Relative Strength Trading


Junior member

In order to gauge the market’s strength, I calculate the percentage of bullish stocks in some important indexes. I then plot these percentages along with the SPY that I use as a benchmark. This allows me to see two things:
  • If the percentages of bullish stocks are going up or down
  • Which indexes have higher percentages, which means that are relatively stronger than the others
The graph below shows the percentages of stocks that are bullish in the S&P100, 400, 500, 600, and NASDAQ100. It also shows the SPY for comparison.


We can see that, while the SPY hasn’t moved much in the last ten sessions, from 468.93 Monday, November 11 to 468.89 on Friday, November 19, the percentages of all indexes have fallen sharply from roughly 75% to 50% on average.

I noticed the same bearish divergence in a similar graph where I measure the percentage of bullish stocks in the eleven US Sectors.


The percentages of bullish stocks in all eleven Sectors, with the exception of the - very defensive - Utilities Sector, are declining sharply, despite the fact that our benchmark, SPY, hasn’t moved a lot in either direction. In fact, the dotted line, which is the average of the Sectors’ percentages, moved from 58% to 35% in the last five trading sessions.

Whenever this bearish divergence occurs, a decline in the stock market usually follows. Most of the time the divergence is much smaller and the corresponding decline is equally small.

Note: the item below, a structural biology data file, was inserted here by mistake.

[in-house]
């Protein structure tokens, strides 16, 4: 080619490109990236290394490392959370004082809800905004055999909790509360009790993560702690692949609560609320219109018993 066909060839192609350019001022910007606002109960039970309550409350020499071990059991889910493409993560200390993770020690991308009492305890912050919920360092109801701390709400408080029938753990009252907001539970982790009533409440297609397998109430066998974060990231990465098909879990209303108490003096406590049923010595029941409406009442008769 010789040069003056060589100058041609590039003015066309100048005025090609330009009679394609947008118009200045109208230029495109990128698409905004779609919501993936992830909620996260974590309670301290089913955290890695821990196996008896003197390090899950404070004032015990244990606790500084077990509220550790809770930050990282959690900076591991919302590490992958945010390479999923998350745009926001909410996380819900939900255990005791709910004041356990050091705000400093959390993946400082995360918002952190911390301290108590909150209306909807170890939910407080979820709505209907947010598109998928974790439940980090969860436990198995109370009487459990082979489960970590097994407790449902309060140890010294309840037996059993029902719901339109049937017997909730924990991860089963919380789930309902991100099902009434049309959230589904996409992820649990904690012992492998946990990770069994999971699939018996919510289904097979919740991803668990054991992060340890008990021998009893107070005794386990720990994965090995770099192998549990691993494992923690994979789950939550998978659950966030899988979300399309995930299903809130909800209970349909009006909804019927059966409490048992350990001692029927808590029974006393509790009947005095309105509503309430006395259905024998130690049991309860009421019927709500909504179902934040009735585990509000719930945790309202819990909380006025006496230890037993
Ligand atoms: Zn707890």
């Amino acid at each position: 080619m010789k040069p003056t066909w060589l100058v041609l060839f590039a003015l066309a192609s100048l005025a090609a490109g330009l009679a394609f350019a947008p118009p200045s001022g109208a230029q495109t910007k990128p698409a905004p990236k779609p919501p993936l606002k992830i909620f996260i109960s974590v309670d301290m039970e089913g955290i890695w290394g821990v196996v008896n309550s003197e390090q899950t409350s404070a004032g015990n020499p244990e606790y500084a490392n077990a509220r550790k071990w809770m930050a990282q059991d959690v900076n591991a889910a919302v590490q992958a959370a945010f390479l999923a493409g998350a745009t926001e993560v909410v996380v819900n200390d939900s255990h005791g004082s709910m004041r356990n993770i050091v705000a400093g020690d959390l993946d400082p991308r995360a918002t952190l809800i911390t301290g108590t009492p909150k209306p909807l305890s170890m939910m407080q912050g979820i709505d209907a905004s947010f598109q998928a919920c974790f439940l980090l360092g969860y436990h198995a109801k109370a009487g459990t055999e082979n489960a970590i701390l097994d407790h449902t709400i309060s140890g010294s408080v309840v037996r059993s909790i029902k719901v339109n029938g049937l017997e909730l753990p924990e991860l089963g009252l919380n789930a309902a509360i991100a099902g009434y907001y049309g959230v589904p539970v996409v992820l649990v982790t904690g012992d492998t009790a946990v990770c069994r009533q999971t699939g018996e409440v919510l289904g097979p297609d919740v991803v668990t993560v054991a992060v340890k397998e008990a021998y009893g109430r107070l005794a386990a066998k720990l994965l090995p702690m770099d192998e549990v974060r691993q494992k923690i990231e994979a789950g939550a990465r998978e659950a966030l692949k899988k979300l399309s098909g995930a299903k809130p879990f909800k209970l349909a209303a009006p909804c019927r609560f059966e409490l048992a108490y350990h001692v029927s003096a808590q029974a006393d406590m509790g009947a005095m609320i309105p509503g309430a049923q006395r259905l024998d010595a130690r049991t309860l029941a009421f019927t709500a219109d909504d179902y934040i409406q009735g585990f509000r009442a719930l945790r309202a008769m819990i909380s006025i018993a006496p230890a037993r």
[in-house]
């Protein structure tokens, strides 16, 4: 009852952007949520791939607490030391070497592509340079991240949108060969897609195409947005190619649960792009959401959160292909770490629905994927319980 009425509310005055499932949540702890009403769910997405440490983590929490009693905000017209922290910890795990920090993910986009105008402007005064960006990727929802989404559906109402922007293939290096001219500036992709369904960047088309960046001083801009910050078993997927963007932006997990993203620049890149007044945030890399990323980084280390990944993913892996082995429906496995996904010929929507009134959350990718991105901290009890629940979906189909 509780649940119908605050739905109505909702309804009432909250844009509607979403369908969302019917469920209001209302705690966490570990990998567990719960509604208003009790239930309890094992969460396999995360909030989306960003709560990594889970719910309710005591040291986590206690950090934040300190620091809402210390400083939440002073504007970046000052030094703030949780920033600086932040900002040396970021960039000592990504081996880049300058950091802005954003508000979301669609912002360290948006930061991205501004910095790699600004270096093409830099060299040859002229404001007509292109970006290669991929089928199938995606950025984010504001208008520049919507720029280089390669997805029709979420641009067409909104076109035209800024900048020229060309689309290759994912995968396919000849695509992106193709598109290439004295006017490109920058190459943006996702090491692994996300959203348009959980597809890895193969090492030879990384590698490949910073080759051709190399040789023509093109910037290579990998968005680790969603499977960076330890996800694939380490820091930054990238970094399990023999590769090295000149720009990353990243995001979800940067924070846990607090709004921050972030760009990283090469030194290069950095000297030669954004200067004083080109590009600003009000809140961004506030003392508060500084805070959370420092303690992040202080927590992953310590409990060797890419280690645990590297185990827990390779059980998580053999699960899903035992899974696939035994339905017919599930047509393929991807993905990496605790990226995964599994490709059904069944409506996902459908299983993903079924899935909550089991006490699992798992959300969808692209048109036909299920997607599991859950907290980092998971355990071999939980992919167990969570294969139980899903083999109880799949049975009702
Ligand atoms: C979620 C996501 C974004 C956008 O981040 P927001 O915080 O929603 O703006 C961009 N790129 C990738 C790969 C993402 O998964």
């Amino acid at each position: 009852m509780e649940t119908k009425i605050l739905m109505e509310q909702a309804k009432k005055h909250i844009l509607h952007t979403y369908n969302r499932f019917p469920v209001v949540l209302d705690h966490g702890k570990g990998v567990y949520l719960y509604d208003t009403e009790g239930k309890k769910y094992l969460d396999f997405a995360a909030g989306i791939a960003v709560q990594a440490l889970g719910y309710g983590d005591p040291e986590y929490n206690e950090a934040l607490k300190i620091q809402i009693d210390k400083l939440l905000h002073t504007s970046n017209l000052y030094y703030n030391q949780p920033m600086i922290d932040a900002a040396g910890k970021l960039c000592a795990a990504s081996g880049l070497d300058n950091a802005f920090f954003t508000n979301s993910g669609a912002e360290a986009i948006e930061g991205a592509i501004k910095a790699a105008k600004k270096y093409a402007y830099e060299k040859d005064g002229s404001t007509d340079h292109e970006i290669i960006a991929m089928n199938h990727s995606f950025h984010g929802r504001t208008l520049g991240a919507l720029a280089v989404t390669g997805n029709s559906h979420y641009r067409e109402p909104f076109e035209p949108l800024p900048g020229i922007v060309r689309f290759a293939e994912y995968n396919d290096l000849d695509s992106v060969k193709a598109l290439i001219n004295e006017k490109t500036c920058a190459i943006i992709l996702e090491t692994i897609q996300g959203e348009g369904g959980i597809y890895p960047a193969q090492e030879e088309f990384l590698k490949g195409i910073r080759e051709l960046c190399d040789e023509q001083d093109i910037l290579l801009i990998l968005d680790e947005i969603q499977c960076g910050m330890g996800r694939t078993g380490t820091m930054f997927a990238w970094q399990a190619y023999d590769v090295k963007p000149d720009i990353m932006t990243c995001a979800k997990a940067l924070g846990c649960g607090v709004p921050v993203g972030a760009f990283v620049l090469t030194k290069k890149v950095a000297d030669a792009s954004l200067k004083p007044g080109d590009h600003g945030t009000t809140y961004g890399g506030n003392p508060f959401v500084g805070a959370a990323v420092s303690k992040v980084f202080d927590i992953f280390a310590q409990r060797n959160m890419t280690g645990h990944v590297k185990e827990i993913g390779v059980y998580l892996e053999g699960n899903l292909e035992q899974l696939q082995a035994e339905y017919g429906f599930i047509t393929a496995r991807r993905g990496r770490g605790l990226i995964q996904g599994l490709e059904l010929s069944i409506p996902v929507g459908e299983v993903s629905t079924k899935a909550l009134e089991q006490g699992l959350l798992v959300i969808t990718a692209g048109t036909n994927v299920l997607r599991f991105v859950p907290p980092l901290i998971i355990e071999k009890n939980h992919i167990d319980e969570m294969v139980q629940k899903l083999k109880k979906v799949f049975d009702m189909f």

This means that, while the SPY, which follows the S&P500, the most representative Index, in my opinion, moves more or less without a trend, more and more stocks in all major indexes and almost all sectors turn from bullish to bearish. This weakness will sooner or later become evident in the stock market in general.

I’m wondering what will happen in the next few sessions. Of course, there are no certainties in the stock market, but I closed all my positions.

Just in case.

Please send me your opinions - especially the negative ones!
The real short trends are on the weekly charts. When the weekly 10 exponential moving average is above weekly 10 exponential moving average one week ago is the new uptrends on weekly charts.


Junior member
Thank you!

I posted this in November 21st, and the SPY didn't move much higher since then.

See the chart below.

00 SPY.png

Then, there was the highest region, in the green box, and the present slide.

Let's see what my chart shows.


During the peak in the green box, the Market Strength Index didn't move higher. So, there was another bearish divergence.

I'll be glad to see your comments.

Trade carefully and stay out in stormy times!


Junior member
Cool charts! One of the indicators I look at is the plain old basic MACD. I don't trade based on it, but I like to use it to look for divergences. I also only trade weekly on Fridays, so I most often look at charts using weekly bars. In that context, the MACD has been flashing an obvious bearish divergence since about May. Here's a weekly chart of SPY showing MACD, and you'll see that it's been diving like crazy while price has been rallying without a care in the world (until this week, anyway):